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Socioeconomic inequalities in the risk of SARS-CoV-2 infection – First results from an analysis of surveillance data from Germany – Focus – JoHM S7/2020

Abstract: Experiences with acute respiratory diseases which caused virus epidemics in the past and initial findings in the research literature on the current COVID-19 pandemic suggest a higher SARS-CoV-2 infection risk for socioeconomically disadvantaged populations. Nevertheless, further research on such a potential association between socioeconomic status and SARS-CoV-2 incidence in Germany is required. This article reports on the results of a first Germany-wide analysis of COVID-19 surveillance data to which an area-level index of socioeconomic deprivation was linked. The analysis included 186,839 laboratory-confirmed COVID-19 cases, the data of which was transferred to the Robert Koch Institute by 16 June 2020, 00:00. During the early stage of the epidemic up to mid-April, the data show a socioeconomic gradient with higher incidence in less deprived regions of Germany. Over the course of the epidemic, however, this gradient becomes less measurable and finally reverses in south Germany, the region hardest hit by the epidemic, to the greater detriment of the more deprived regions. These results highlight the need to continue monitoring social epidemiological patterns in COVID-19 and analysing the underlying causes to detect dynamics and trends early on and countering a potential exacerbation of health inequalities.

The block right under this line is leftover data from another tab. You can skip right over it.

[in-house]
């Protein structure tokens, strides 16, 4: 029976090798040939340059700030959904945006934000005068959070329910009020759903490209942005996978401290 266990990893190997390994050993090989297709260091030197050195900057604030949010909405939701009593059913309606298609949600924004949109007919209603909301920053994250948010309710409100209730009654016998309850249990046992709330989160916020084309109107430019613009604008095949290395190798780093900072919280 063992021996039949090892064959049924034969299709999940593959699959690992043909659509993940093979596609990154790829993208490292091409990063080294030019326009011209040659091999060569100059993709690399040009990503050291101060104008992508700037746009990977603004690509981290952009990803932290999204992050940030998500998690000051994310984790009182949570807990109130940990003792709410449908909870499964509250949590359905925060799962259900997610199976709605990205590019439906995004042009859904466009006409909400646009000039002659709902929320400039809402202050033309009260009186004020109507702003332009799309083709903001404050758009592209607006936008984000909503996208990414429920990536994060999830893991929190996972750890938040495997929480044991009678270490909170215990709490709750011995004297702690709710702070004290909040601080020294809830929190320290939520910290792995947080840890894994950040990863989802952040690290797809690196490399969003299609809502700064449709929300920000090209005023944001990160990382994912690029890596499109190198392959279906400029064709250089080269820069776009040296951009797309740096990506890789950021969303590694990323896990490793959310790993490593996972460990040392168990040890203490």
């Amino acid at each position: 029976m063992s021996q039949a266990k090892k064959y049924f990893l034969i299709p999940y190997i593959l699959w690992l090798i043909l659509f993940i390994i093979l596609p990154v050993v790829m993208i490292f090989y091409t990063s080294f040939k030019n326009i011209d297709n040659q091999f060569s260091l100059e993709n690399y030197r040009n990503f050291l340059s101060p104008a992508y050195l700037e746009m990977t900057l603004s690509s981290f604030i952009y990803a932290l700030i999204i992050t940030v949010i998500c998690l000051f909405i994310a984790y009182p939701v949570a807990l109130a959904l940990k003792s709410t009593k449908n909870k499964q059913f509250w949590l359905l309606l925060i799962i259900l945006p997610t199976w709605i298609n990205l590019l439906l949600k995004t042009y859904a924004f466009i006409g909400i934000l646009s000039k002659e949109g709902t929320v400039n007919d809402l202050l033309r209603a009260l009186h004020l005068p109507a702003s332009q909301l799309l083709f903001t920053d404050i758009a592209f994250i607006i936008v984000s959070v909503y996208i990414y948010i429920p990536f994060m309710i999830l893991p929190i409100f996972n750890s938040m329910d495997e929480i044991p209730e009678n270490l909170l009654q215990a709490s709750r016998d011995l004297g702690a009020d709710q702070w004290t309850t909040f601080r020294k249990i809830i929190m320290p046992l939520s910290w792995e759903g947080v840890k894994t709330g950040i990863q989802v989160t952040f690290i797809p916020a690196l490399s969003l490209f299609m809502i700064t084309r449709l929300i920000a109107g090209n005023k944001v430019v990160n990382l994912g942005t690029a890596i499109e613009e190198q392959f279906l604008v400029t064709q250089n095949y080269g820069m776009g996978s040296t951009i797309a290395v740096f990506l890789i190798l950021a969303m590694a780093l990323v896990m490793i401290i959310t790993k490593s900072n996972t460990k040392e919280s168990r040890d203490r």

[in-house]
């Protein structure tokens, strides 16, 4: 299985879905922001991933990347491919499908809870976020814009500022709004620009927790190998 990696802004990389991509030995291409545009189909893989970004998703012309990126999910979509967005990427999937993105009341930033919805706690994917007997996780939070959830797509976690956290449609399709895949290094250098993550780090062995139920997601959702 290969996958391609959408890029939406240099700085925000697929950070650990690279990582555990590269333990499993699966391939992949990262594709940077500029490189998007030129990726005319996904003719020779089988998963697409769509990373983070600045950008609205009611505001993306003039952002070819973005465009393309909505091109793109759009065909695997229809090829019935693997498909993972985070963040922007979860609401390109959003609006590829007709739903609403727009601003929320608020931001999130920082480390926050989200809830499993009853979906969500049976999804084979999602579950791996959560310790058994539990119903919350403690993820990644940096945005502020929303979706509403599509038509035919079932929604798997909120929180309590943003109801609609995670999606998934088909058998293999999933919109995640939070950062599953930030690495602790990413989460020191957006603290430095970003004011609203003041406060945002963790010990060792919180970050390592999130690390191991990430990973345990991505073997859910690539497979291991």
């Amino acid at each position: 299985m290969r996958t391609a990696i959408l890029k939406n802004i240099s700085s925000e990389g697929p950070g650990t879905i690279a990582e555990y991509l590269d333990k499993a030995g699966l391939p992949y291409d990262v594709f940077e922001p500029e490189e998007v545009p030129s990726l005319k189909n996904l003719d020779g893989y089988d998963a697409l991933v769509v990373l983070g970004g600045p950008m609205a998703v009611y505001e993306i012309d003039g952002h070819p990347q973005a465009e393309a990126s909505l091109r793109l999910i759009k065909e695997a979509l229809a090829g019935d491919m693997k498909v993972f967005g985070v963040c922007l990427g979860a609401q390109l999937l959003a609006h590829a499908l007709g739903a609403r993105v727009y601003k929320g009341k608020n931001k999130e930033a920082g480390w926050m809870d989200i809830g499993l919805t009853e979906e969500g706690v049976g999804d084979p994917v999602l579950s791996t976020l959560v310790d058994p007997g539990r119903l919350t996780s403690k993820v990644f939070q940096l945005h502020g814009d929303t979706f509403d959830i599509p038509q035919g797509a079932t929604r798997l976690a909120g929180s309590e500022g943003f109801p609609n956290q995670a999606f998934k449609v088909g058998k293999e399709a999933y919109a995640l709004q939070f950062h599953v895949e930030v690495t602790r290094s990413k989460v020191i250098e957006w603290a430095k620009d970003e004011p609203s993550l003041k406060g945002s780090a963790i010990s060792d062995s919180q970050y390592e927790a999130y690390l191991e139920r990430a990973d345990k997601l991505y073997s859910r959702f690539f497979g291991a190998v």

Date of issue October 9, 2020 PDF (5 MB, File does meet accessibility standards.)